On March 2nd the National Education Association is launching their Read Across America campaign. To help spread the word and to help celebrate the event Dr. Rick from Sylvan Learning Center has offered some tips on how to encourage your children to read.

Children who read regularly at home do better in school and become enthusiastic life-long readers. By encouraging children to read at home, parents can help their children establish an enduring love of books, transforming reading from a basic skill to a pleasurable activity

Dr. Richard E. Bavaria, Sylvan Learning’s Senior Vice President for Education Outreach.

Sylvan Learning recommends that parents spend at least one hour per week – 10 to 15 minutes a day – reading with their children.

“ Reading is an adventure that begins early in a child’s life and should extend beyond the classroom,” Dr. Rick continued. “Children exhibit certain reading behaviors at a young age and by understanding and nurturing these behaviors, parents can make reading fun and motivate their child to develop a lifelong friendship with books.”

Pre-Kindergarten and Kindergarten

  • Make cookies together. Read the recipe aloud to your child.
  • Read directions to your child when completing a project.
  • Subscribe to a magazine (Ladybug, Your Big Backyard, Zoobooks, etc.) to learn about topics of interest to your child They will be excited to have their own reading materials.
  • Pick a storybook character (Arthur, Strega Nona, etc.) and pretend that character is coming for dinner. Help your child plan activities that character would enjoy.
  • Help your child relate read-aloud stories to events in her life.
  • Read stories aloud and act them out.

Grades One through Three

  • Subscribe to a magazine for your child (Spider, Ranger Rick, etc.) to learn about topics of interest to them. Make its arrival an event.
  • After reading a nonfiction story, ask why your child thinks the author wrote the story.
  • Help your child create charts and posters about topics of interest .
  • Read picture books by the same author (Tomie DePaola, Bill Martin, Jr., etc.) and compare and contrast them: How are they the same? How are they different?
  • After reading a book, discuss it with your child – identify the characters, setting and problems in the book.
  • Help your child recognize how stories are similar to or different from their life.
  • Encourage your child to read various types of texts – non-fiction, plays, stories, comics and/or magazines. Ask your child to explain which type they like best.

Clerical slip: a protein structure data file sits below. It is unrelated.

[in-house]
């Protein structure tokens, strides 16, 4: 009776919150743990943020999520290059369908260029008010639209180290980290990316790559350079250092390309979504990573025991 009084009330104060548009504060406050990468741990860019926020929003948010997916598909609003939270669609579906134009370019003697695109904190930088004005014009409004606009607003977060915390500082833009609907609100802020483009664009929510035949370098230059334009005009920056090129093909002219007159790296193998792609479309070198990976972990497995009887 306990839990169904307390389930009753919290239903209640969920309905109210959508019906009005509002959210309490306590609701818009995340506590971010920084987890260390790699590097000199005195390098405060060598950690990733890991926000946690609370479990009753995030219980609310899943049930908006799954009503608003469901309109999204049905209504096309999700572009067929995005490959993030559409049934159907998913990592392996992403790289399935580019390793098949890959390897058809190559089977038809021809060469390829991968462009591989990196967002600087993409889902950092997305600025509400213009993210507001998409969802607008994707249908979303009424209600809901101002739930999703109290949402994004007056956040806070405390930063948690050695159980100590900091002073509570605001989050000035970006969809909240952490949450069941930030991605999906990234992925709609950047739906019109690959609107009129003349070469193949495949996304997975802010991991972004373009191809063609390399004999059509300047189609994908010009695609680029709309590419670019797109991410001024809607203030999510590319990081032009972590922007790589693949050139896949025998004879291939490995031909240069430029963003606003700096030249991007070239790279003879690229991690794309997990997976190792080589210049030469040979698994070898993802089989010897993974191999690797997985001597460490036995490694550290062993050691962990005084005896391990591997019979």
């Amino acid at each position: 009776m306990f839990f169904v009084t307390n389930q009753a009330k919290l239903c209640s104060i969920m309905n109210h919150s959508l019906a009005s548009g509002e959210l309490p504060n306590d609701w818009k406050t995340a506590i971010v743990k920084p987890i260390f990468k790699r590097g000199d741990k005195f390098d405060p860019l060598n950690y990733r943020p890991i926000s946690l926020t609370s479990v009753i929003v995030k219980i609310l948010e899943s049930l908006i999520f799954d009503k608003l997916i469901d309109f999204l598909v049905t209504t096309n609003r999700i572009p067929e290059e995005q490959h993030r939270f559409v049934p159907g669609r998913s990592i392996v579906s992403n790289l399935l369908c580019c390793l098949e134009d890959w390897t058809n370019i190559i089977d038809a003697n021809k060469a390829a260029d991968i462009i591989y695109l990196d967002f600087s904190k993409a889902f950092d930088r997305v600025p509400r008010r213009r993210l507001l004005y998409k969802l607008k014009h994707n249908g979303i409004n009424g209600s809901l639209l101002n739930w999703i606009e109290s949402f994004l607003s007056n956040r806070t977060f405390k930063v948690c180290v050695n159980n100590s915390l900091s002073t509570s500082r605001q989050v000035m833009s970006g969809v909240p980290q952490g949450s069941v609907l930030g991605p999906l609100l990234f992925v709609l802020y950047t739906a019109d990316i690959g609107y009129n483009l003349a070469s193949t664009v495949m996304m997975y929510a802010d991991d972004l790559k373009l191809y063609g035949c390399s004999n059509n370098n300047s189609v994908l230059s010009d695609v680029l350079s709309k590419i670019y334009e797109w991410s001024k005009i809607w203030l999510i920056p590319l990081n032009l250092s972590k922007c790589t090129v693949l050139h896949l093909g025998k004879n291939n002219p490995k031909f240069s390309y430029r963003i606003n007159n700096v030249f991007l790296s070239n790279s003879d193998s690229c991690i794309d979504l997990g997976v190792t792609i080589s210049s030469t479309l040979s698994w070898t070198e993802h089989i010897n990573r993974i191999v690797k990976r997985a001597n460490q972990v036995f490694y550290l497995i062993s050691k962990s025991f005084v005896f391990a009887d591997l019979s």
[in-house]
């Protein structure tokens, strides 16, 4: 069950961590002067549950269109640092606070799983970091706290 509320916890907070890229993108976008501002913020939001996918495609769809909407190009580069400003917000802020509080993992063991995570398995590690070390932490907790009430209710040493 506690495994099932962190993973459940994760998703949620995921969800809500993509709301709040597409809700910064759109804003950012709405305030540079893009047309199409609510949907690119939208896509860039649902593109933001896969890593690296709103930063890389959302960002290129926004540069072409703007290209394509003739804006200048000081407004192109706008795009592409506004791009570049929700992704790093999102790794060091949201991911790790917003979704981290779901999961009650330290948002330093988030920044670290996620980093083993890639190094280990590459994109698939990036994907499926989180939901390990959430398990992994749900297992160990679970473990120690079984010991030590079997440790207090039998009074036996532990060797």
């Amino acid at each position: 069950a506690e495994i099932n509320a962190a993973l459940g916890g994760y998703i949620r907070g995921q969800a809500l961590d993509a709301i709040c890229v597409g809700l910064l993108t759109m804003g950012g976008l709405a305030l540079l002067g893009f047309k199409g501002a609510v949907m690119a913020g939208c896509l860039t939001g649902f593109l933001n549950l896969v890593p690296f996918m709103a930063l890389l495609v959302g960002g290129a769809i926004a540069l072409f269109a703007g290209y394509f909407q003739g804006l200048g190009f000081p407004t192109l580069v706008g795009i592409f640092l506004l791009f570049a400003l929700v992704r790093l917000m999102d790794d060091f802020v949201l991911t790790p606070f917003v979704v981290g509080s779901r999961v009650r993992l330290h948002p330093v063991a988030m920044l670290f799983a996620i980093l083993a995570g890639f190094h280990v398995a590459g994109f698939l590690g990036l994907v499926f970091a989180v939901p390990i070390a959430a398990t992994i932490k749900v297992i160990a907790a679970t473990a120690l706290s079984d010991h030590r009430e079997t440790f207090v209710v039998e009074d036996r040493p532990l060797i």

• Introduce your child to the library and plan special library visits together.

Grades Four through Eight

  • Help your child with the latest experiment in their science book. Talk through each step and discuss what you’re going to do next.
  • Pick a different country each week, and challenge your child to learn a bit more about that country by visiting the library or researching it online.
  • Research and select books about your child’s interests – such as a sport or hobby.
  • Make a trip to the library a weekly “date” with your child.
  • Read the newspaper with your child. Elicit his opinion about current events.
  • Encourage your child to read series books (Harry Potter, Lemony Snicket, The Chronicles of Narnia, Little House on the Prairie).
  • Create a family book club where you and your child read the same book and discuss it.
  • Help your child find a favorite author. Have them create alternate stories for the author’s repetitive characters.
  • Read your child’s favorite books.

Grades Nine through Twelve

  • Read various types of directions (recipes, technical instructions, experiments) and determine the usefulness of the instructions to the reader’s life.
  • Purchase a set of reference books, software for home use.
  • Read newspaper editorials with your child and discuss them.
  • Quiz your child when he has a test. This not only reinforces his note-taking skills and study habits, but also helps reading comprehension.
  • Encourage your child to talk about the latest book they are reading. Ask them to share their favorite scenes with the rest of the family.
  • Read classic works (novels, plays, myths, etc.) and compare the plot, characters, setting to today’s world.
  • Read books by the same author, comparing and contrasting styles across the various books.

Sylvan Learning offers a free reading incentive program for children in grades K-8 at www.bookadventure.com. It’s fun and it’s free. Tell Book Adventure what your favorite kinds of books are (science fiction, comedy, mystery, Westerns), whether you like easy or challenging books, and – you can create personalized book lists from more than 7,500 recommended titles, take quizzes on the books and earn prizes!

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About Sylvan Learning

Sylvan Learning is the leading provider of tutoring to students of all ages, grades and skill levels. With 30 years of experience and more than 900 centers located throughout North America , Sylvan’s proven process and personalized methods have inspired more than 2 million students to discover the joy of learning. Sylvan’s trained and Sylvan-certified personal instructors provide individualized instruction in reading, writing, mathematics, study skills and test-prep for college entrance and state exams. Sylvan helps kids develop the skills, habits and attitudes needed for lifelong success. Visit www.DrRickBlog.com to share your personal academic experiences and comment on academic trends. For more information, call 1-800-31-SUCCESS or visit www.SylvanLearning.com.